Before: “Hello … how are you?”       After: “Hello . . . how are you?

The latter can be distracting to the eye as it takes up a more space, and in my opinion, does not give a professional look, either on an e-reader or in printed form.

Fortunately, most word-processing programs recognise three full stops together as an ellipsis and can autocorrect them to signify one character. There may be an ellipsis already built in to the character set: in Microsoft Word, the ellipsis is obtained by pressing the keys: ctrl-alt-full stop. It inserts half a space before and after, and does not pad out when changing the justification of the text. Worth remembering.

One other thing: there are only ever three full stops in an ellipsis – in English, anyway – not four, five, or six, as I have seen! 🙂

Copy-editing versus Proofreading

Copy-editing and proofreading are two separate functions, and it is quite common for people to confuse the two. ‘Proofreading’ tends to be used as a generic term. Some say that they want their work proofread, when they actually mean copy-edited. Others say that they have proofread their own work, when they actually mean that they have just checked it through for spelling mistakes and typos.

Simply put, a copy-editor prepares work for publishing, by checking its consistency and accuracy; a proofreader reads proofs and marks any errors. A copy-editor has more involvement with a typescript than a proofreader has, but both functions are just as important. Here are some differences between the two:

  • A copy-editor may make small changes to a typescript, suggest improvements, and raise queries for the author. A proofreader only looks for typographical and other obvious errors; makes changes and raises queries only when necessary.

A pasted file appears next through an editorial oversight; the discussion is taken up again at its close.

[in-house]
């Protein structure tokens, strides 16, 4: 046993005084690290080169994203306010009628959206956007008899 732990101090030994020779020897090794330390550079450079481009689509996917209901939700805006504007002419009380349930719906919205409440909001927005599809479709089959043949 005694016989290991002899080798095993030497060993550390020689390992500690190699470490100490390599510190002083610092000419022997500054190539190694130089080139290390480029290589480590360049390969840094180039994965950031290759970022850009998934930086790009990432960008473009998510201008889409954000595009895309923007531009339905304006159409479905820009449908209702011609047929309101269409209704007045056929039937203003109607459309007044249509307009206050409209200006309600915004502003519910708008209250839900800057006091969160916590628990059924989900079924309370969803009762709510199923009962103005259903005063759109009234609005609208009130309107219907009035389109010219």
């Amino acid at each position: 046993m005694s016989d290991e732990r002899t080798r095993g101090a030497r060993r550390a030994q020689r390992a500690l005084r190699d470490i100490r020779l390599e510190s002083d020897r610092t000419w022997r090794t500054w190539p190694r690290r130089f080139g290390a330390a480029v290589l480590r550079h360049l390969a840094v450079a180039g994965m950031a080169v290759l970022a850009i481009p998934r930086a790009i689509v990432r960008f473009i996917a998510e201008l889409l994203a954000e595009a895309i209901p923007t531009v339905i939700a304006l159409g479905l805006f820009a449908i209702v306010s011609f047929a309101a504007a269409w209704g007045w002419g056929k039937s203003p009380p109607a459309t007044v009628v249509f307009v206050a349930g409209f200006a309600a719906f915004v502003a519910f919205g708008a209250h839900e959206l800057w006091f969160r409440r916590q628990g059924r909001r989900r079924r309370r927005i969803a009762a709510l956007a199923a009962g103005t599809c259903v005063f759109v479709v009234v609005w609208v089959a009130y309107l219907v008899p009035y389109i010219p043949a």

• A copy-editor may be creative, but is cautious about altering the author’s style, or rewriting, unless asked to do so. A proofreader is never creative, never alters style, and never rewrites.

Because these terms are associated with publishing, they can be perceived as a ‘before and after’ procedure: copy-editing is carried out before typesetting (the production of the typescript in book form, known as a ‘proof’). Proofreading is carried out after typesetting.

There is another stage of editing that is carried out before copy-editing begins: a more substantive procedure known as structural editing (a.k.a developmental editing). This looks at the fundamental organisation and content of the work. A structural editor is likely to suggest improvements for the author to make, including rewrites and restructuring, as well as checking whether there are any legal problems, such as libel or plagiarism. (This is not the same thing as a critique.)

If you are considering the self-publishing route, it is important to have your work structurally edited, and then copy-edited prior to formatting (the self-publishing equivalent of typesetting). You should then have it proofread prior to publication.

I have been asked, “Why is ‘copy-editing’ hyphenated, whilst ‘proofreading’ is not?”

As both words are verbs, my best guess is that it has something to do with ‘copy’ (meaning printed matter) being a mass noun, whereas ‘proof’ is a regular noun. Therefore, ‘copy-edit’ becomes a hyphenated word because it is not possible to apply the verb ‘edit’ to a mass noun, but it is possible to apply a verb to a regular noun, which is why ‘proofread’ is one word. The only other evidence I can find, at the moment, is the verb ‘people-watch’. Again, it is a mass noun accompanied by a verb, and it is hyphenated.

Other than that, who knows? Answers on a postcard, please.